Mayor Mike Bloomberg's capital budget, released last Thursday, includes $205 million designated for Atlantic Yards, though the city had earlier agreed only to $100 million.
The news didn't generate much scrutiny until I raised the issue on Saturday and Develop Don't Destroy Brooklyn (DDDB) sent out a press release yesterday declaring the increase part of the "blank check" known as “extraordinary infrastructure costs.”
City Hall confirmation
I contacted City Hall Friday morning, asking about the source of the funds and the relationship to "extraordinary infrastructure costs," but didn't get a response.
Yesterday afternoon, after sending a reminder, I received the following response from Deputy Press Secretary John Gallagher: "The additional funding is for infrastructure improvements, several of which would have been required with or without the construction of the Atlantic Yards Development and others that are necessary regardless of what is built on the site."
Original pledge: $100 million
However, in the MOU signed 2/18/05 by the city, the Empire State Development Corporation (ESDC), and developer Forest City Ratner Companies (FCRC), the city agreed to contribute $100 million for site preparation and public infrastructure improvements on and around the arena site, and also for a portion of the costs of the acquisition of the arena site.
However, another clause states that "Public Parties will consider making additional contributions for extraordinary infrastructure costs relating to the mixed use development on the Project Site (excluding the Arena Building Site)."
Given that the $205 million is listed under "Atlantic Yards," the additional $105 million would seem to fit under the rubric of "extraordinary infrastructure costs." I asked Gallagher about that, but he didn't address that in his response.
However, Doug Turetsky of the Independent Budget Office confirmed the suspicion; he told Neil deMause of the Village Voice that the additional $105 million would go to more infrastructure costs, "some of which might have been on the books prior to Atlantic Yards, but some substantial amount of which is likely related to the scale of the project—such as the need for expanding sewer and water capacity."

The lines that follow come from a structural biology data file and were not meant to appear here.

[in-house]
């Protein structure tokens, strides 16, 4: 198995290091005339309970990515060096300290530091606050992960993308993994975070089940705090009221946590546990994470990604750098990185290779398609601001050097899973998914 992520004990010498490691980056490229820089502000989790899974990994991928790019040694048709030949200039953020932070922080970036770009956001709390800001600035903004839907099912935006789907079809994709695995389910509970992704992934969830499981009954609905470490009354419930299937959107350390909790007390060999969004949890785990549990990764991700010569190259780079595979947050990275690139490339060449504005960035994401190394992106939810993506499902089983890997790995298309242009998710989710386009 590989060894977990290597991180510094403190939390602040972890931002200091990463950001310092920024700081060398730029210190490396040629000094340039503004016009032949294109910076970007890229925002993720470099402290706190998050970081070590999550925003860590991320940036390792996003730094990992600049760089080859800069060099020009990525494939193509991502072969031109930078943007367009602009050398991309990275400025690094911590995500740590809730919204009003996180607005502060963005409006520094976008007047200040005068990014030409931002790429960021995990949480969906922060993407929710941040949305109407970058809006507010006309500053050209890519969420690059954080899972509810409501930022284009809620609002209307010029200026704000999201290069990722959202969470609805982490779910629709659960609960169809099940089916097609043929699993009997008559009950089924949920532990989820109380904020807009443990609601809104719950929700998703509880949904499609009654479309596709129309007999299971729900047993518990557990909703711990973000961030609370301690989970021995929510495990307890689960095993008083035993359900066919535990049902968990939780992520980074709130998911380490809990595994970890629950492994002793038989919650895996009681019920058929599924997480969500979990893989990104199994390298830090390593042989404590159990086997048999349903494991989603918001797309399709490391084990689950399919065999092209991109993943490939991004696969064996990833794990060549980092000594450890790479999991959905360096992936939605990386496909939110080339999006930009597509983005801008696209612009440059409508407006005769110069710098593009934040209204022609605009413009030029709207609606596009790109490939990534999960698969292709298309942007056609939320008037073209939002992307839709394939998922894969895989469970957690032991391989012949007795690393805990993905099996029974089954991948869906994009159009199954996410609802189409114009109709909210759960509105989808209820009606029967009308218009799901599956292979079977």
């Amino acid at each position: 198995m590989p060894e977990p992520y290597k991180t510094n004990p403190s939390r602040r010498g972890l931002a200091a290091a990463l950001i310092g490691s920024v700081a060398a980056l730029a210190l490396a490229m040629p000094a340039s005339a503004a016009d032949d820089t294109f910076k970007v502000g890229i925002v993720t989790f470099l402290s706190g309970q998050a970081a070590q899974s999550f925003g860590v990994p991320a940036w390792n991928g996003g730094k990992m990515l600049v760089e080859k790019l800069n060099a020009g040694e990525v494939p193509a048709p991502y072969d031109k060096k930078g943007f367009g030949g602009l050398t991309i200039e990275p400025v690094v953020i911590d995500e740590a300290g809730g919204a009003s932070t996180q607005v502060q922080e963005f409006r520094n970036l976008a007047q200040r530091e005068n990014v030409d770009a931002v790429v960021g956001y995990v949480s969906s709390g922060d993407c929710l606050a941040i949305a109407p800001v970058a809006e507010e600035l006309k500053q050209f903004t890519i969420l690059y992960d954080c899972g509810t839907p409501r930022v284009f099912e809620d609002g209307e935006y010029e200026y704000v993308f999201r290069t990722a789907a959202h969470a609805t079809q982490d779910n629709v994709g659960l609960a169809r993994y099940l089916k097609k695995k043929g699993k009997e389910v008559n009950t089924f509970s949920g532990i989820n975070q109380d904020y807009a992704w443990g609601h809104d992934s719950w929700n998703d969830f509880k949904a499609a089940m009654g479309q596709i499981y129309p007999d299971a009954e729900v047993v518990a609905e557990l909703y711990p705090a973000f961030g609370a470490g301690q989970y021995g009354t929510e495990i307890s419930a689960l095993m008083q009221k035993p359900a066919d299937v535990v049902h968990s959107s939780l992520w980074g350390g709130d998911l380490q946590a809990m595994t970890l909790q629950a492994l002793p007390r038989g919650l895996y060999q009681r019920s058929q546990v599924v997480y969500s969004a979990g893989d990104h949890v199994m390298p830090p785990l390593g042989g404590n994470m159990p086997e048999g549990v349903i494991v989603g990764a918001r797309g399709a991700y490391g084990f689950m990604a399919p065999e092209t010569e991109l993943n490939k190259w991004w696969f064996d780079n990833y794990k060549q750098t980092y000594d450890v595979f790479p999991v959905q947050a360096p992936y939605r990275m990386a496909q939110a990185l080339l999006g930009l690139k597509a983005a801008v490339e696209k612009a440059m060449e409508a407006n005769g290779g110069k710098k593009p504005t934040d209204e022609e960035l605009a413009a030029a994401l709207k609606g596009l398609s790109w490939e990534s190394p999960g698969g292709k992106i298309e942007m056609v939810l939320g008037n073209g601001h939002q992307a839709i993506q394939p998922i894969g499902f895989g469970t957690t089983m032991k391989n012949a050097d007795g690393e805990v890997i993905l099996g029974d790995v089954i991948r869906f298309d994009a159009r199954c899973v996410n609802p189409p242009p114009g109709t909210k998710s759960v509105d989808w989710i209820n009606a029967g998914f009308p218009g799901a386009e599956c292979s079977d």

I asked Gallagher how much the city might pay over several years, but didn't get an answer. It's likely that some on the City Council, notably Council Member Letitia James, will be asking questions before this budget passes.
Fiscal impact diminishing
Whether $105 million or more, the additional payments would diminish the amount of potential new net revenues, even as those estimates continue to shrink.
Gallagher ended his brief message with some boilerplate: "This project will create jobs, provide affordable housing and generate billions of dollars in tax revenue and represents a solid investment of taxpayer resources."
Whatever the tax revenue, the net new revenues, previously estimated at $944 million, apparently just went down more than ten percent.
And developer Forest City Ratner might have to update the FAQ page on the Atlantic Yards web site that states:
The City and State of New York have each agreed to contribute $100 million to Atlantic Yards, representing less than six percent of the total investment in the development. These monies will be used to fund infrastructure improvements and site preparation on and around the arena site (including streets, sidewalks, utility relocation, environmental remediation, open space improvements and public parking garages).
Too little scrutiny
The New York Post and the New York Sun (which said FCR wouldn't comment) followed up today, but this story remains another example of what Brooklyn College's Paul Moses, a former New York Newsday reporter, has said of Brooklyn and the press:
Nowhere in the country do so many people get so little local coverage.
Remember, Brooklyn would be the country's fourth-largest city by population were it independent. But it doesn't have its own newspaper.
Could you imagine if cities like Houston (fourth-largest) or Philadelphia (fifth-largest) quietly planned to double their contribution to the most ambitious development project in their city's history?
Surely, a reporter at the Houston Chronicle or Philadelphia Inquirer would've noticed the numbers in the mayoral budget. In New York, however, the mayor's office is covered by reporters for the dailies who don't know much about a project in Brooklyn, and the reporters in those dailies' Brooklyn bureaus are often stretched too thin to dig.
So it's up to independent journalists like me and interest groups like DDDB to raise issues that should be part of daily coverage.